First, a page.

PAYNESVILLE, Montserrado â€“ A Bush Chicken investigation has established that despite several boosts to the National Transit Authority during the Sirleaf administration, the incoming administration inherited an agency with only 17 functional buses, down from 55.
A look around Monrovia during rush hour reveals a high demand for low cost transportation options. There is often limited capacity on the small shared taxis that frequent the cityâ€™s main corridors and clog up traffic.
A reasonable alternative for some commuters would be the NTAâ€™s bus services, which charge much lower fares across the city and with its higher capacity, could help reduce the traffic on Monroviaâ€™s roads.
However, a lack of proper maintenance of the agencyâ€™s fleet has left the new leadership constrained, according to the new management.
After a 2015 donation of 20 buses by the Turkish government through its development arm, the Turkey Cooperation and Coordination Agency, Tarnue Jeke, the NTA managing director at the time, said the new buses brought the total fleet to 55 functional buses.
â€œThe additional buses were meant to contribute significantly to the country re-fleeting strategy, consistent with keeping the same brand as best management of maintenance, servicing and spare parts,â€ Jeke said at the time.
Unfortunately, despite the boost to the public transport sector of the country those donations and others provided, most of the buses now have mechanical problems, and with spare parts difficult to find in Liberia, it is difficult to spot the buses on the roads.
Visits to NTAâ€™s compound over the course of several days showed that many of the buses have developed mechanical problems and were not mobile. Some of the buses appeared to have been cannibalized for spare parts and the empty shells of buses are littered on the compound.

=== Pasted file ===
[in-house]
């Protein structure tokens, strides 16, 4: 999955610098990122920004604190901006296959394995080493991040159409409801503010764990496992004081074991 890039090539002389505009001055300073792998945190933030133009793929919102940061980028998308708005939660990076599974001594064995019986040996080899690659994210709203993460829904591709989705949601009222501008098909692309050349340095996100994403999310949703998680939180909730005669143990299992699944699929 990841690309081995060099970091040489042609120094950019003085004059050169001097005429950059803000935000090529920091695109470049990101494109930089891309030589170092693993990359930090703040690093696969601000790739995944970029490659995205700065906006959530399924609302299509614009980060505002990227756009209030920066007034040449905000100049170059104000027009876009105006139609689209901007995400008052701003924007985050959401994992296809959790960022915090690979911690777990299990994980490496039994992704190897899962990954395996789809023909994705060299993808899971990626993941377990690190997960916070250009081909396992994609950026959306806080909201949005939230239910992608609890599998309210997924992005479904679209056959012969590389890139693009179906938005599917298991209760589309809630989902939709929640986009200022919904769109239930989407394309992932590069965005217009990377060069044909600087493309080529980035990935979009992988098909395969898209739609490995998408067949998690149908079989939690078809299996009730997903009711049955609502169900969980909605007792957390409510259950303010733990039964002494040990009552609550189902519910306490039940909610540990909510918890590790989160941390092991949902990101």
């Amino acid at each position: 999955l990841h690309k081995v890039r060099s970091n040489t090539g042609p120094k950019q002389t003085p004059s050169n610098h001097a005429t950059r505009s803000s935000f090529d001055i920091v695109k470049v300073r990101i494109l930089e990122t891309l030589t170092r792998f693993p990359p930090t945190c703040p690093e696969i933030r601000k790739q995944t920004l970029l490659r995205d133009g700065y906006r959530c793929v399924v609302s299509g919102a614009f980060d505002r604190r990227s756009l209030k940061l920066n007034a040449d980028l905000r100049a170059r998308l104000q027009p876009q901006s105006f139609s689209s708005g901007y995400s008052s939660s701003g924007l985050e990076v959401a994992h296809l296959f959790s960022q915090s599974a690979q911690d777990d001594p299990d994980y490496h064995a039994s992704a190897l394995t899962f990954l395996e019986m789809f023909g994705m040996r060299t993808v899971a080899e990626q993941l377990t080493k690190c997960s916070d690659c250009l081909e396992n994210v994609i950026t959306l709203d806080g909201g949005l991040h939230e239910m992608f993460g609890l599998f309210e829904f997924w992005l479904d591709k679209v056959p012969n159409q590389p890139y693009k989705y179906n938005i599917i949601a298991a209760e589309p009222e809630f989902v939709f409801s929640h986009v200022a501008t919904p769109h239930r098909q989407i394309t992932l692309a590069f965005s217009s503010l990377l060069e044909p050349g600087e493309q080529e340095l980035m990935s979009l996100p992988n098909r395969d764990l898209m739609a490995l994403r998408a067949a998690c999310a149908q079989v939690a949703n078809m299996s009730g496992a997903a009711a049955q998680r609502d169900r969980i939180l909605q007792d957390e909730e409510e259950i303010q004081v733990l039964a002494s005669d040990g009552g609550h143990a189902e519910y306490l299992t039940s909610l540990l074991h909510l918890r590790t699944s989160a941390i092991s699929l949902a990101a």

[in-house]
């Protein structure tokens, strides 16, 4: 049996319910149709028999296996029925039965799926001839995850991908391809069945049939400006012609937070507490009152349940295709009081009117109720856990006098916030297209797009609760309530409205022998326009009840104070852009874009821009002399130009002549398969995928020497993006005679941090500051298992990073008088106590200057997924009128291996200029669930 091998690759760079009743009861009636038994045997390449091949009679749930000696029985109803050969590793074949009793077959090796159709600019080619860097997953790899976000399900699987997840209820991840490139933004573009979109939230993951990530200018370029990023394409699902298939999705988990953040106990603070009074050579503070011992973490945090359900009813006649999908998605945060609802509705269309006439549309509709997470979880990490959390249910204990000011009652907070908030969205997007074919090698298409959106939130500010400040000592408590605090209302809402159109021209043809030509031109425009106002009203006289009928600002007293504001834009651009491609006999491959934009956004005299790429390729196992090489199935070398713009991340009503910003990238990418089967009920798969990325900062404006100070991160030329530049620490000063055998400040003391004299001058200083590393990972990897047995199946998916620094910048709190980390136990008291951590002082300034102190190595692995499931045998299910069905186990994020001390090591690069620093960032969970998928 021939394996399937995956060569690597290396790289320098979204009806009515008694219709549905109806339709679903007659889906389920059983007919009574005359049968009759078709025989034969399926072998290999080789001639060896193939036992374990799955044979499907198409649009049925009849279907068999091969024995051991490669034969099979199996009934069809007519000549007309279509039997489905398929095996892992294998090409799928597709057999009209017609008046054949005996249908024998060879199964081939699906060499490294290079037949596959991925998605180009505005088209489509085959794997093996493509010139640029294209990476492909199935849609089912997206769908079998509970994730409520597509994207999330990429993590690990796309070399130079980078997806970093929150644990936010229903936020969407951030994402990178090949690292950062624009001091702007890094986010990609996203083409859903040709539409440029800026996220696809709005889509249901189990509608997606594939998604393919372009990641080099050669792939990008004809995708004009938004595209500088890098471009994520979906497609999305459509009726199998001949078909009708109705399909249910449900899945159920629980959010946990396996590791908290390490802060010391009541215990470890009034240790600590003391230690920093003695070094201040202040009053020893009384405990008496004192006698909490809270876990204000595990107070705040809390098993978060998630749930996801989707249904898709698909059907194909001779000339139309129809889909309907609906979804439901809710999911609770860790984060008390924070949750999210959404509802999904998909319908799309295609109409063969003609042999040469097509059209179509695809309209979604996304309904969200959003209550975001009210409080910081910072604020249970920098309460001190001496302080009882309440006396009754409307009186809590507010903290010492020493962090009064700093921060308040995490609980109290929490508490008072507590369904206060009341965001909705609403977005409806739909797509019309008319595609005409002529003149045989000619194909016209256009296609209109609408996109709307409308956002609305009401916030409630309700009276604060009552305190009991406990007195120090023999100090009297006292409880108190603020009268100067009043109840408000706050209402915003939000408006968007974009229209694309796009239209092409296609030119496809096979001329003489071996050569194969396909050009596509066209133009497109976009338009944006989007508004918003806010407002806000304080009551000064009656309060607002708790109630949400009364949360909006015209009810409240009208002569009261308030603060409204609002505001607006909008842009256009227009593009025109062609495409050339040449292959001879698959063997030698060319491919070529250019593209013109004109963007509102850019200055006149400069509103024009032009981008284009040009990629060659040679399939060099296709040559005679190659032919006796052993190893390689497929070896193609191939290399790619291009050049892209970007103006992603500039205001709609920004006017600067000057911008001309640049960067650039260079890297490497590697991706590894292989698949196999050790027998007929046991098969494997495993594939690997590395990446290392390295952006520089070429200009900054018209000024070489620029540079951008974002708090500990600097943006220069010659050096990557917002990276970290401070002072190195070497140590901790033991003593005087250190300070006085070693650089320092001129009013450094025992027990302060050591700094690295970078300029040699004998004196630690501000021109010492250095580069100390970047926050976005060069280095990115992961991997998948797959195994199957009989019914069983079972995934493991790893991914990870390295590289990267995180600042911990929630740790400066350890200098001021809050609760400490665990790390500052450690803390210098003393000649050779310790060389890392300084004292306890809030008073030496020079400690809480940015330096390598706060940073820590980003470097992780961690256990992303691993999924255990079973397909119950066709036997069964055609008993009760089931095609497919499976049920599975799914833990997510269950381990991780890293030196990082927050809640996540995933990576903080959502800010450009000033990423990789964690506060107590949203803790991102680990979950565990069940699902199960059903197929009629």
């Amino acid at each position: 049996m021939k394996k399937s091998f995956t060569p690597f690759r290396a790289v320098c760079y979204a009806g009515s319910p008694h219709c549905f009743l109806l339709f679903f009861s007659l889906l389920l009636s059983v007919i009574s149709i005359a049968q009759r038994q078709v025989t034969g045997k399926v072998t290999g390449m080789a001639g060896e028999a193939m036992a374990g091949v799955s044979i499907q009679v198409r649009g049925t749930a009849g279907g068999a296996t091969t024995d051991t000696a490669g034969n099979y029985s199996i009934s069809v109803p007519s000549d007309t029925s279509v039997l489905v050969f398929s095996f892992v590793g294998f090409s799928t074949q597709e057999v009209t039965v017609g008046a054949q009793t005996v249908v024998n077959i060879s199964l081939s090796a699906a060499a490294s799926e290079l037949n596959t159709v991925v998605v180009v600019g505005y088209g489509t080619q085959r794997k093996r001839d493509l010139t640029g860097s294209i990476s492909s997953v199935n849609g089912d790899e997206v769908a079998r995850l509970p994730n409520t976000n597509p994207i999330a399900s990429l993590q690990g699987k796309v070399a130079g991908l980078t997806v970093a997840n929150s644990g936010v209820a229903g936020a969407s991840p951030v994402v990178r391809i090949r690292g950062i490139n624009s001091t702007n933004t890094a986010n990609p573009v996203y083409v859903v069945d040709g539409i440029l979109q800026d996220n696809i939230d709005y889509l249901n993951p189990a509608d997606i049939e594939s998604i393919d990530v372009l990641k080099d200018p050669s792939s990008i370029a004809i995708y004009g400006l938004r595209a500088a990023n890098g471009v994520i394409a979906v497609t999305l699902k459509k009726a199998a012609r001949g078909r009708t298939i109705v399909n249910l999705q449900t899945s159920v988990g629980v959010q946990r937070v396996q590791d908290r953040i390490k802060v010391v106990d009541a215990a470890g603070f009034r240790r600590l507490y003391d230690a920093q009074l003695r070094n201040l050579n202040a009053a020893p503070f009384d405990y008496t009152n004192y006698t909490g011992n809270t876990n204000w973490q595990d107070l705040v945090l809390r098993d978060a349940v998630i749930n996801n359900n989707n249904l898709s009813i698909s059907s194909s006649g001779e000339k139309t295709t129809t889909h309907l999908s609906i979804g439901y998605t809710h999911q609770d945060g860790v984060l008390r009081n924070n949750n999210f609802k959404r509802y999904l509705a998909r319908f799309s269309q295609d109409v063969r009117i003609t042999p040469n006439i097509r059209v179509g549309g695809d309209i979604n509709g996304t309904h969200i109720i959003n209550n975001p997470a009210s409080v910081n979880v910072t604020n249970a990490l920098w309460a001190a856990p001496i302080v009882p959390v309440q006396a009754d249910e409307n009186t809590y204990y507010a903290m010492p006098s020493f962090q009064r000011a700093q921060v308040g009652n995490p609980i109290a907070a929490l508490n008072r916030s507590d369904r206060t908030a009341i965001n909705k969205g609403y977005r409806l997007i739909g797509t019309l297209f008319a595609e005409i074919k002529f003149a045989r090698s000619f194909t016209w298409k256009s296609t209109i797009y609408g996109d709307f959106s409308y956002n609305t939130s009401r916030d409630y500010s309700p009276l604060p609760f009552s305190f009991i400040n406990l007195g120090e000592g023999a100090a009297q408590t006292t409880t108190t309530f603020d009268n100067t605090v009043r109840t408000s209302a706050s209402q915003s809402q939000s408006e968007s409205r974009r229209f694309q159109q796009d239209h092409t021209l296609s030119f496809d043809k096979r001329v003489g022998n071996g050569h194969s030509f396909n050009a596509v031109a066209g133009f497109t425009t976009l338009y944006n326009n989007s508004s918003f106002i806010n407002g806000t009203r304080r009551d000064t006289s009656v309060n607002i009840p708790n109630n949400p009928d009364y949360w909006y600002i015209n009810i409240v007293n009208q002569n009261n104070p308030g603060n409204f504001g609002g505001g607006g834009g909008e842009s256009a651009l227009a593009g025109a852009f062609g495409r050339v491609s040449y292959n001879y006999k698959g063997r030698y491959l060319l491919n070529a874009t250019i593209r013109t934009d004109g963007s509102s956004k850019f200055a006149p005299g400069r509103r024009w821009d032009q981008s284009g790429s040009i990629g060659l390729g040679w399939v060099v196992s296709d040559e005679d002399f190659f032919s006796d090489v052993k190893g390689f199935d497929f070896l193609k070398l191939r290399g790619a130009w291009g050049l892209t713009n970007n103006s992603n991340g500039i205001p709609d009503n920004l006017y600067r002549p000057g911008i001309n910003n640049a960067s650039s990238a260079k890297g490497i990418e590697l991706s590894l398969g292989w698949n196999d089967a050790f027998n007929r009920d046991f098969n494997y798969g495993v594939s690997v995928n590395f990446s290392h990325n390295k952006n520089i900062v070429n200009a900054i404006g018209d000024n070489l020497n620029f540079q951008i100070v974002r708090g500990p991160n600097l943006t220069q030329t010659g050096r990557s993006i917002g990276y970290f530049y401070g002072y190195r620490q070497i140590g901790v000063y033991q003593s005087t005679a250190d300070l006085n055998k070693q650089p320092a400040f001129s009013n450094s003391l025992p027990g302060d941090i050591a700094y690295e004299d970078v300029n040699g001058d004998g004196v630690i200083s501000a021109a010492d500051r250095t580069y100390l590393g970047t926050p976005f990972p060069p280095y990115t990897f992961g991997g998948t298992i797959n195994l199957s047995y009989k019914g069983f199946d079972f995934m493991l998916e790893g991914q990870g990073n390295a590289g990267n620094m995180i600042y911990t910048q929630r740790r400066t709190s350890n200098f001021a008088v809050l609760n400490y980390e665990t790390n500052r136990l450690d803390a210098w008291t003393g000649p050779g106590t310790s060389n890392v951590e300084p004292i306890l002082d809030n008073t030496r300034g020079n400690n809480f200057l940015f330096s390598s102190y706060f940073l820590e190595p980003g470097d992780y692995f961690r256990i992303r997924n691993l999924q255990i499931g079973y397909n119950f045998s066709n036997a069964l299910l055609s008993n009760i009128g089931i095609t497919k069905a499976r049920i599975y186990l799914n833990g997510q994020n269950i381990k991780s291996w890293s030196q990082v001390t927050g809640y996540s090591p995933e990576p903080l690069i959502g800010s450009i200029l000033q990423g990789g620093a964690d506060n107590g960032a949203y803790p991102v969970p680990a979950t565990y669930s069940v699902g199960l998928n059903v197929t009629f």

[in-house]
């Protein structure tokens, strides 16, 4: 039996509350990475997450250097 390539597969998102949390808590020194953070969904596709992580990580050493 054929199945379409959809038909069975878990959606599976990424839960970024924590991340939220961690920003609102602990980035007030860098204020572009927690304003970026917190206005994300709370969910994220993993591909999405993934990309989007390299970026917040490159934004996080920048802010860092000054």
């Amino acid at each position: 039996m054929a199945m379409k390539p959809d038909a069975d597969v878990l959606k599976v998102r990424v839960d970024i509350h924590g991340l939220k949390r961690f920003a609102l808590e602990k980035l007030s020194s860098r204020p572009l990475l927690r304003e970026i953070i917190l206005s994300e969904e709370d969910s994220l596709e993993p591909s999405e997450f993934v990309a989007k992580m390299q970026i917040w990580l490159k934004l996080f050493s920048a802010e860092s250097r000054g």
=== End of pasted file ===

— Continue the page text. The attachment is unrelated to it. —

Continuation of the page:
The new management says it has attempted to get some of the buses back on the road by having its mechanics use spare parts from the defunct buses to fix others.
Tybalt S. Jimmie, the corporate communications officer for the NTA, told The Bush Chicken that even though the new management â€œinherited a broken entityâ€ it has been able to augment the 17 functional buses it met to 32. He said those vehicles are now plying different routes in Monrovia and acrosss the country.
He added that NTA currently has 11 buses running daily in counties such as Cape Mount, Grand Bassa, Nimba, Bong, and Margibi. The Grand Gedeh and Lofa routes, he said, have been halted because of the bad road conditions in the areas.
Even though the agency is managing to optimize its limited resources, Jimmie said NTA does not have suffient funds because â€œthe past management left the entity in huge financial deficit.â€
He said if the entityâ€™s proposed 2018-2019 budget is approved as is, it will be a significant boost and allow the agency to purchase additional buses. The draft budget submitted by the exectutive branch to the legislature appropriated US$1.5 million for the agency.
In March, the government recast the budget and included US$200,000 for NTA under its â€œPro-Poor Projects.â€ Jimmie said the funds are being used to purchase spare parts from India.
Even as the NTA is seeking more funds for its operations, it continues to charge extremely low rates in comparison to other modes of transportation.
â€œThe NTA is still collecting L$15 [US$0.11] from passengers in the Monrorovia municipality,â€ Jimmie noted. The flat fare charged for travel across the Monrovia metropolitan area has remained the same for several years now and for some distances (such as from Red Light to Central Monrovia), it is almost ten times cheaper than the fares charge by the more prevalent shared taxis.
But Jimmie said the agency is not a profit making institution and any change in fares would require consultation with the public, the president, and lawmakers.
â€œWhatever is generated is used by management for gasoline, fuel, and to purchase spare parts for the buses,â€ he said.
NTAâ€™s job, he added, is to provide affordable and effective transport to the Liberian people.
Featured photo by Zeze Ballah